Another Way to Add a Little Sweetness


We all know that sugary foods are bad for us, but we are genetically hardwired to crave sweet, and for some of us, the thought of a life without sweets is a bleak one. At Bauman College, our approach to nutrition is a holistic one and, as such, considers that happiness is a prime component of good nutrition, health, and overall wellness. Not only should we focus on the consumption of good foods, but we also need to consider our overall happiness, our enjoyment of sharing food with friends and family, and the importance of honoring traditions. In order find true health we need to consider all of these components. A birthday cake at a child’s party, a cookie during the holidays, the taste of fresh honey pulled from a friend’s hive – sometimes life hands us sweet situations so how are we to respond?

Fortunately, there are an array of “alternative sweeteners” on the market that allow us to steer clear of damaging, refined, white sugar, corn syrup, and the chemical ‘sugar-substitutes’ that cause great harm to our bodies. Products like honey, molasses, date sugar, maple syrup, and rice and barley malt syrups are all sweeteners with no or low processing and which may still contain trace minerals. It is important to note, that ‘a sugar is a sugar is a sugar’, they generally act the same in the system, and no sweetener gives us a get out of jail free card. However, it is also very important to note that small amounts of whole or minimally refined sweeteners are certainly better options.

In recipes calling for white sugar, try substituting some applesauce, mashed ripe banana, or puréed dates, raisins, or prunes — adjusting the amount of liquid. They’ll add fiber and create a delicious, moist texture.

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Here’s some information about specific sweeteners you can find in the store:

Date Sugar: Made of dried, pulverized dates. It contains iron, potassium, and other vitamins. The high fiber content slows absorption in the system making it minimally longer lasting. Some brands add oat flour to make it free-flowing, others add oil for softness. Be sure to check the label. Date sugar does not dissolve in water, but it is delicious in baking and crumb toppings. It has a tendency to burn easily, so bake with care.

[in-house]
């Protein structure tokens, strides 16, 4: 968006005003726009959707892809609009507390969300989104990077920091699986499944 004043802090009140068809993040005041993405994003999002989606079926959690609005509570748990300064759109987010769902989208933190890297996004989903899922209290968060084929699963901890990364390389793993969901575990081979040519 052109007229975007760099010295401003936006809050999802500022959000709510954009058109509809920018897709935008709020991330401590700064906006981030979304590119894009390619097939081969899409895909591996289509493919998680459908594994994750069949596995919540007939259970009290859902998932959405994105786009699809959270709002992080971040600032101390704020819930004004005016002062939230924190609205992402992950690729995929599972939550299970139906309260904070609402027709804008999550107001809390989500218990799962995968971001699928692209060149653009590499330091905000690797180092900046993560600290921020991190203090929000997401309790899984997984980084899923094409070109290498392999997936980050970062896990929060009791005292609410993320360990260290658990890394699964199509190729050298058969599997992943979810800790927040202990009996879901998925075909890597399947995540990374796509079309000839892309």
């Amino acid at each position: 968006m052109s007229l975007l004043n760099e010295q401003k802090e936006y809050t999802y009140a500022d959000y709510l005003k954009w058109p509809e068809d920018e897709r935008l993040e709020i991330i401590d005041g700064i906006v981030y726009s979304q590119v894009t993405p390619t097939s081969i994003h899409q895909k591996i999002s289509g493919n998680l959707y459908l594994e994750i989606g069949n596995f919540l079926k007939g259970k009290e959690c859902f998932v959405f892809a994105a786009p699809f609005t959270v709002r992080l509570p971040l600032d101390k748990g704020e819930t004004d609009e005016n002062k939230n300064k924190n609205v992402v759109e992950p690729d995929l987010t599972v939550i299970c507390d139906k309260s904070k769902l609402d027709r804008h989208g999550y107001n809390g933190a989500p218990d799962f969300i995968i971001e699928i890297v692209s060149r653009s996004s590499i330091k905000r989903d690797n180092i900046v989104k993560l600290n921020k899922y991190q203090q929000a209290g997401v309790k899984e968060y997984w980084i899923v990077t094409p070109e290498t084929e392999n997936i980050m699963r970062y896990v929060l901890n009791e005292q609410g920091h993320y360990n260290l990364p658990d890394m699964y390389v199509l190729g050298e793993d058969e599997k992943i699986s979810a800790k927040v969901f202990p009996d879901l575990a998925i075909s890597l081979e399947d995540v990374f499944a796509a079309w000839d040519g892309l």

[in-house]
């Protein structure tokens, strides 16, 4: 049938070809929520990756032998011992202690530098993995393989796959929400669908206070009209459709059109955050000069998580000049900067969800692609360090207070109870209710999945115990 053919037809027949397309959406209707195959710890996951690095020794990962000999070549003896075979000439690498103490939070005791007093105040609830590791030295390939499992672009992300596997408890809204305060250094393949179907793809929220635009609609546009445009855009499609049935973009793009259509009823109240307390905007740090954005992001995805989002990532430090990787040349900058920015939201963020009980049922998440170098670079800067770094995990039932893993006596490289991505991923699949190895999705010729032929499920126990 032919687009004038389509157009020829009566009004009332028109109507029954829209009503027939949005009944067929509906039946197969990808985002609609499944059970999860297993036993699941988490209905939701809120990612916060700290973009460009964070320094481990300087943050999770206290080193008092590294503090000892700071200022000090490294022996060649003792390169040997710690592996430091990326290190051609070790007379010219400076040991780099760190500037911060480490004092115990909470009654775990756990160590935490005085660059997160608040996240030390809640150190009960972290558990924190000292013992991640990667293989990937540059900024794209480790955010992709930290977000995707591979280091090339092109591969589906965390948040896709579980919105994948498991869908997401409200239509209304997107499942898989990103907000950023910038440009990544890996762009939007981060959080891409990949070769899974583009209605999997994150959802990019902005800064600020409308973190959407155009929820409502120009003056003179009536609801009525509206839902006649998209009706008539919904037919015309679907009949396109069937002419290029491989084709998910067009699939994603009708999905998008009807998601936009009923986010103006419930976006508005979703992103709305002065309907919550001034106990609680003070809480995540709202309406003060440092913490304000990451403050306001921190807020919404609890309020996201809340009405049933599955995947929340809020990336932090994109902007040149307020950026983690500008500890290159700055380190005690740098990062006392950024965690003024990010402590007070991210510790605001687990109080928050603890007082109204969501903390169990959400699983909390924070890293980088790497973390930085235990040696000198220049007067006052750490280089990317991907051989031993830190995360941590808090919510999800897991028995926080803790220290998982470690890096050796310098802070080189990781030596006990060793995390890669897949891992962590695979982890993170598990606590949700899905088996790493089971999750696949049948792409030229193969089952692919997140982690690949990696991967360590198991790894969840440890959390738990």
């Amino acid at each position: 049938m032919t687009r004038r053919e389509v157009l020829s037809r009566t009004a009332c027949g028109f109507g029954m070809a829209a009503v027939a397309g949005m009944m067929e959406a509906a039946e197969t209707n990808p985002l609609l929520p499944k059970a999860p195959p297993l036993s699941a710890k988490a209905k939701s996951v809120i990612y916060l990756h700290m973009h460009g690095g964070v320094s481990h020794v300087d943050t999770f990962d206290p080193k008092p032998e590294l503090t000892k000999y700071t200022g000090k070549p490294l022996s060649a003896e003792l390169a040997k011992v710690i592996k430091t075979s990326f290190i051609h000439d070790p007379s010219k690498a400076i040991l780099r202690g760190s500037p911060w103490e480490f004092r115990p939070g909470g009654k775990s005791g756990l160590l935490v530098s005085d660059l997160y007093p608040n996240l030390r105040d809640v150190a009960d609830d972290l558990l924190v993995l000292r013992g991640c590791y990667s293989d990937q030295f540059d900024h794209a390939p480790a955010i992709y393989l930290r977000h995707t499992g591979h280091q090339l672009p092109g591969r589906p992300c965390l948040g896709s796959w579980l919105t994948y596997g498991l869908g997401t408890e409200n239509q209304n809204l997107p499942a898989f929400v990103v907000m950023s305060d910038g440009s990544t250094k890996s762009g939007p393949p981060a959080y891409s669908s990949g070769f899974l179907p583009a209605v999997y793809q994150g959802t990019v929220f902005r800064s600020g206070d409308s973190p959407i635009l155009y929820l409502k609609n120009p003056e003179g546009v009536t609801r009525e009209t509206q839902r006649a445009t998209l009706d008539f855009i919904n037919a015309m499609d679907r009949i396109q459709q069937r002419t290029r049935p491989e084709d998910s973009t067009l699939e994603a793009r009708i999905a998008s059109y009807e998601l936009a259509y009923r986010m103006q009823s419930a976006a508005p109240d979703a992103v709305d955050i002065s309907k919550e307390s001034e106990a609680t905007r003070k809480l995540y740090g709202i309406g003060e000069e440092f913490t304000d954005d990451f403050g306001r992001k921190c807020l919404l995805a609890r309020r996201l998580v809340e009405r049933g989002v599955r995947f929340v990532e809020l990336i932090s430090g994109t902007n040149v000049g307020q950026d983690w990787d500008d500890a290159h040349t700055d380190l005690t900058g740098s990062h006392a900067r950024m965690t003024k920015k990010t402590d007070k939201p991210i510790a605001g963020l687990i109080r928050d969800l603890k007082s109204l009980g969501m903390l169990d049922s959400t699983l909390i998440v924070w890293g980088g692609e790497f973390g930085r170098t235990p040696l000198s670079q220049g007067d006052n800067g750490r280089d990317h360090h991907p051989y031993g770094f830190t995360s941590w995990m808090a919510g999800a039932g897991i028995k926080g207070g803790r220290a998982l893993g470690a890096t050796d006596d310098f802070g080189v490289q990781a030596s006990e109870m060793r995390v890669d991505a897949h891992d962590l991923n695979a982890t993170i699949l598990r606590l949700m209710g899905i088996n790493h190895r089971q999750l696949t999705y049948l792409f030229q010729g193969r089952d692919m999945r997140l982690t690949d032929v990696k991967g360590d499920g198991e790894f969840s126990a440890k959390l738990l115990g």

Fruit Juice Concentrates: Fruit juices cooked down to a syrup and frozen. Their fruit flavors are a plus or minus depending on your preference. Non-organic fruits can have high levels of pesticide residues, so choose organic concentrates.

Honey: Made by honeybees from plant nectar. Unheated and unfiltered raw honey is cloudy and contains healthful propolis and pollen. It is sweeter than white sugar so you may use less to achieve the same level of sweetness.

Maple Syrup: With a delightfully rich taste, maple syrup is made from the boiled sap of sugar maple trees. Be sure to buy organic to avoid residues of formaldehyde and other chemicals used in by some commercial producers. Crystallized maple syrup is available as a sprinkle. Refrigerate to inhibit mold.

Molasses: A a by-product of refining sugar cane. Blackstrap is slightly sweet, comes from the final press of sugar cane, and is a source of iron and calcium. “Unsulphured molasses” indicates no sulphur dioxide was used in extraction or as a preservative. Refrigerate to inhibit mold.


Some other facts about sweeteners:

  • Powdered sugar probably contains genetically engineered cornstarch unless it’s certified organic.
  • White sugar often is made from sugar beets, which are genetically engineered. If made from sugar cane, the label will say so.
  • When vegan sugar is desired, choose unrefined cane sugar or another sweetener. Refined cane sugar is filtered through animal bone char to remove impurities.
  • Sorbitol and maltitol — like xylitol — are not artificial sweeteners, but low-calorie derivatives from wood, corncobs, or seaweed. These sweeteners may upset digestion.
  • Stevia is derived from a perennial shrub with leaves 30-times sweeter than sugar. It has no calories and may be useful for people with diabetes, hypoglycemia or candida, although it is generally highly processed when you buy it in the store. It is available in powdered, liquid, concentrate, tea, or tablet form.
  • Xylitol today typically comes from corncobs and if not organic, may be genetically modified. It tastes similar to cane sugar, is low in calories, and reportedly does not cause cavities. It may be suitable for diabetics.